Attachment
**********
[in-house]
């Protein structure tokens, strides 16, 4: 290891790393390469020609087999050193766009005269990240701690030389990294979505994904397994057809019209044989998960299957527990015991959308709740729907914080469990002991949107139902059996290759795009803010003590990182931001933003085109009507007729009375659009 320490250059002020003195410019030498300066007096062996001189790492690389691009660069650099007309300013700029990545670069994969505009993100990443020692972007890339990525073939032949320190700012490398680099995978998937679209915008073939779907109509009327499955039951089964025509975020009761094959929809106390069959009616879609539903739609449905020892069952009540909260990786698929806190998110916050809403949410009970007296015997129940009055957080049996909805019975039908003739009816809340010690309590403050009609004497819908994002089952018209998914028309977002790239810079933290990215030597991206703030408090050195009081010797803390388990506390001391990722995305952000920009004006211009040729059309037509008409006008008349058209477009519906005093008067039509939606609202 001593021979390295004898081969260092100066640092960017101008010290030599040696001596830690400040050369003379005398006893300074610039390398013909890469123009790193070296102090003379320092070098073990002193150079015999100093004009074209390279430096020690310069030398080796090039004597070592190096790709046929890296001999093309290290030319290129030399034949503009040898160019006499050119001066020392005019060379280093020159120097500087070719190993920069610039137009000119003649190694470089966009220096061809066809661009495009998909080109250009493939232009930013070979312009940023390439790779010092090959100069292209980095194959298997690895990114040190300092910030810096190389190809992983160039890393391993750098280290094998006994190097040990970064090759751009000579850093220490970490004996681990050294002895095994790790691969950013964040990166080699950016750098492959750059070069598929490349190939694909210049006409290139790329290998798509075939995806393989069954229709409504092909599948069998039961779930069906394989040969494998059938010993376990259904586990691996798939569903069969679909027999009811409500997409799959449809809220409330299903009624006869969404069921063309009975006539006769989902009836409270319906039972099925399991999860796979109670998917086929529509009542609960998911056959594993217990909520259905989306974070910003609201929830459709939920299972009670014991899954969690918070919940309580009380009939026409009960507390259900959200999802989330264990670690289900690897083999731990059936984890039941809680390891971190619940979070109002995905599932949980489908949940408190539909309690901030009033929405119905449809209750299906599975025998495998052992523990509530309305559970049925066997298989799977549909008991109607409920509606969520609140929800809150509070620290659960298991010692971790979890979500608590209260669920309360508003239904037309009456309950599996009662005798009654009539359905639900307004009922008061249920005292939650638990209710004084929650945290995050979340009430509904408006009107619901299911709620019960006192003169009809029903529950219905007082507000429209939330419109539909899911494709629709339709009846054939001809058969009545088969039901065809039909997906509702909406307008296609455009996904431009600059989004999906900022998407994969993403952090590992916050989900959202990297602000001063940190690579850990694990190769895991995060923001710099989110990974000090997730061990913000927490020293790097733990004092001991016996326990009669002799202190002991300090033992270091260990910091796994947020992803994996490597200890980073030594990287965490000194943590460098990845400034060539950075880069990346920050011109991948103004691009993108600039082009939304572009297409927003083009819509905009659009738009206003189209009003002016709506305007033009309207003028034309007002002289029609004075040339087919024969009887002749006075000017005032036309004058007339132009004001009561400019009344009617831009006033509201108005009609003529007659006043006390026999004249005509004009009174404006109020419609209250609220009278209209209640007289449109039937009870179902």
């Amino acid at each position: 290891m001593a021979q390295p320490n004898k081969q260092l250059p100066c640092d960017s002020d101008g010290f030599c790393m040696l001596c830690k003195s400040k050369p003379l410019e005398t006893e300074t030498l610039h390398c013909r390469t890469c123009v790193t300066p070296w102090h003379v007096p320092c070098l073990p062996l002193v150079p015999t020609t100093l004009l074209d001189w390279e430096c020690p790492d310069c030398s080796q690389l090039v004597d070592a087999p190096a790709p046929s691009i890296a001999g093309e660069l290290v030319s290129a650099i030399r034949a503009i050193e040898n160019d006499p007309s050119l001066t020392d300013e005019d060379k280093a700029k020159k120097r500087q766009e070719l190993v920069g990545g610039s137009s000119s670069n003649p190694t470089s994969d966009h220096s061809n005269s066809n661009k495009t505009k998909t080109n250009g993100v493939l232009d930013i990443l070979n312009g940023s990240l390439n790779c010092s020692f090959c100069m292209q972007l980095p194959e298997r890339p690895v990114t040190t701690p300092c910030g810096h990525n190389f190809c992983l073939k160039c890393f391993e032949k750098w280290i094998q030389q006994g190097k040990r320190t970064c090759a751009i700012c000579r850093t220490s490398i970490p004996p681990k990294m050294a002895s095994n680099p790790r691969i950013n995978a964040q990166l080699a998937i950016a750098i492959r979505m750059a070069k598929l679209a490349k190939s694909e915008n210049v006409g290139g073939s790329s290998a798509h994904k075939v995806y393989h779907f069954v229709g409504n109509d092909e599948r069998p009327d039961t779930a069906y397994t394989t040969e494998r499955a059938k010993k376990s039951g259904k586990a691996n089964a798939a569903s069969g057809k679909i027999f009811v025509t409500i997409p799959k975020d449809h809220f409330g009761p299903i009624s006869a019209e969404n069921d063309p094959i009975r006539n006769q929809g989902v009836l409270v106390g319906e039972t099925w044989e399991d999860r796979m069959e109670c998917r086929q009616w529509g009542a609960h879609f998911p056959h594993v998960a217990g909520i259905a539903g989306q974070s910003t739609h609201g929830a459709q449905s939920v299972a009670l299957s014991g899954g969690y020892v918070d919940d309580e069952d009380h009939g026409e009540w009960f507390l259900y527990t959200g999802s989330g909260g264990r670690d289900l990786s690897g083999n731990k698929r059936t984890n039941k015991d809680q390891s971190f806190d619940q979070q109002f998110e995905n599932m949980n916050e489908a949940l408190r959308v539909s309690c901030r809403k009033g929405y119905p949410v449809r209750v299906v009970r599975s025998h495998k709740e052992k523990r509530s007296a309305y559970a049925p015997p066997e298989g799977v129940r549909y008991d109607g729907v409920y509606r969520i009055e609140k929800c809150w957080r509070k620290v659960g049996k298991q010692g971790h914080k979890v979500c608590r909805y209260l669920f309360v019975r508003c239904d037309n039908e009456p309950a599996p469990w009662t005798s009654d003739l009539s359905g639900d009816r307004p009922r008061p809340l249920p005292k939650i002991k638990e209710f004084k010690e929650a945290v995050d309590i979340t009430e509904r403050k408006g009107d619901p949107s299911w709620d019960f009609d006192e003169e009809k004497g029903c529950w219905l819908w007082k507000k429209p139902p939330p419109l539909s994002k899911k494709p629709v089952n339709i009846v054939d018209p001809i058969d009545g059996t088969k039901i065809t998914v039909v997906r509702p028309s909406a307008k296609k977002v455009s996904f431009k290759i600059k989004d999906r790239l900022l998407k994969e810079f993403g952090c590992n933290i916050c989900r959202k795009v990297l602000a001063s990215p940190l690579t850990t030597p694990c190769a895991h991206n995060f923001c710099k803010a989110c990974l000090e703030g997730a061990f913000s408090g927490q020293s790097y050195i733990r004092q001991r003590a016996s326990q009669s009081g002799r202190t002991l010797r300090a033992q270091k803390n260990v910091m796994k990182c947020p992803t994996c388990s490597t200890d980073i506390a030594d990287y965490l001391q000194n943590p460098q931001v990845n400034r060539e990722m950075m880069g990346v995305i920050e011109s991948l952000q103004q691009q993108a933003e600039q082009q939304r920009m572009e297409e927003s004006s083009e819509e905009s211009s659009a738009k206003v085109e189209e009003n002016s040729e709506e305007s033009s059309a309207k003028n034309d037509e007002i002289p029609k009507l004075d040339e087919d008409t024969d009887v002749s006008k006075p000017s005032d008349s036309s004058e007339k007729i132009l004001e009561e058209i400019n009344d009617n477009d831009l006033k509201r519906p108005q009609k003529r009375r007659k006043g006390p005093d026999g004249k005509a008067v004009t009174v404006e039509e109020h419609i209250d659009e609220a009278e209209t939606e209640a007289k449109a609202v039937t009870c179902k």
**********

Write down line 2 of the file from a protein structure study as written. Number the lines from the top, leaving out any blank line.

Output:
């Protein structure tokens, strides 16, 4: 290891790393390469020609087999050193766009005269990240701690030389990294979505994904397994057809019209044989998960299957527990015991959308709740729907914080469990002991949107139902059996290759795009803010003590990182931001933003085109009507007729009375659009 320490250059002020003195410019030498300066007096062996001189790492690389691009660069650099007309300013700029990545670069994969505009993100990443020692972007890339990525073939032949320190700012490398680099995978998937679209915008073939779907109509009327499955039951089964025509975020009761094959929809106390069959009616879609539903739609449905020892069952009540909260990786698929806190998110916050809403949410009970007296015997129940009055957080049996909805019975039908003739009816809340010690309590403050009609004497819908994002089952018209998914028309977002790239810079933290990215030597991206703030408090050195009081010797803390388990506390001391990722995305952000920009004006211009040729059309037509008409006008008349058209477009519906005093008067039509939606609202 001593021979390295004898081969260092100066640092960017101008010290030599040696001596830690400040050369003379005398006893300074610039390398013909890469123009790193070296102090003379320092070098073990002193150079015999100093004009074209390279430096020690310069030398080796090039004597070592190096790709046929890296001999093309290290030319290129030399034949503009040898160019006499050119001066020392005019060379280093020159120097500087070719190993920069610039137009000119003649190694470089966009220096061809066809661009495009998909080109250009493939232009930013070979312009940023390439790779010092090959100069292209980095194959298997690895990114040190300092910030810096190389190809992983160039890393391993750098280290094998006994190097040990970064090759751009000579850093220490970490004996681990050294002895095994790790691969950013964040990166080699950016750098492959750059070069598929490349190939694909210049006409290139790329290998798509075939995806393989069954229709409504092909599948069998039961779930069906394989040969494998059938010993376990259904586990691996798939569903069969679909027999009811409500997409799959449809809220409330299903009624006869969404069921063309009975006539006769989902009836409270319906039972099925399991999860796979109670998917086929529509009542609960998911056959594993217990909520259905989306974070910003609201929830459709939920299972009670014991899954969690918070919940309580009380009939026409009960507390259900959200999802989330264990670690289900690897083999731990059936984890039941809680390891971190619940979070109002995905599932949980489908949940408190539909309690901030009033929405119905449809209750299906599975025998495998052992523990509530309305559970049925066997298989799977549909008991109607409920509606969520609140929800809150509070620290659960298991010692971790979890979500608590209260669920309360508003239904037309009456309950599996009662005798009654009539359905639900307004009922008061249920005292939650638990209710004084929650945290995050979340009430509904408006009107619901299911709620019960006192003169009809029903529950219905007082507000429209939330419109539909899911494709629709339709009846054939001809058969009545088969039901065809039909997906509702909406307008296609455009996904431009600059989004999906900022998407994969993403952090590992916050989900959202990297602000001063940190690579850990694990190769895991995060923001710099989110990974000090997730061990913000927490020293790097733990004092001991016996326990009669002799202190002991300090033992270091260990910091796994947020992803994996490597200890980073030594990287965490000194943590460098990845400034060539950075880069990346920050011109991948103004691009993108600039082009939304572009297409927003083009819509905009659009738009206003189209009003002016709506305007033009309207003028034309007002002289029609004075040339087919024969009887002749006075000017005032036309004058007339132009004001009561400019009344009617831009006033509201108005009609003529007659006043006390026999004249005509004009009174404006109020419609209250609220009278209209209640007289449109039937009870179902």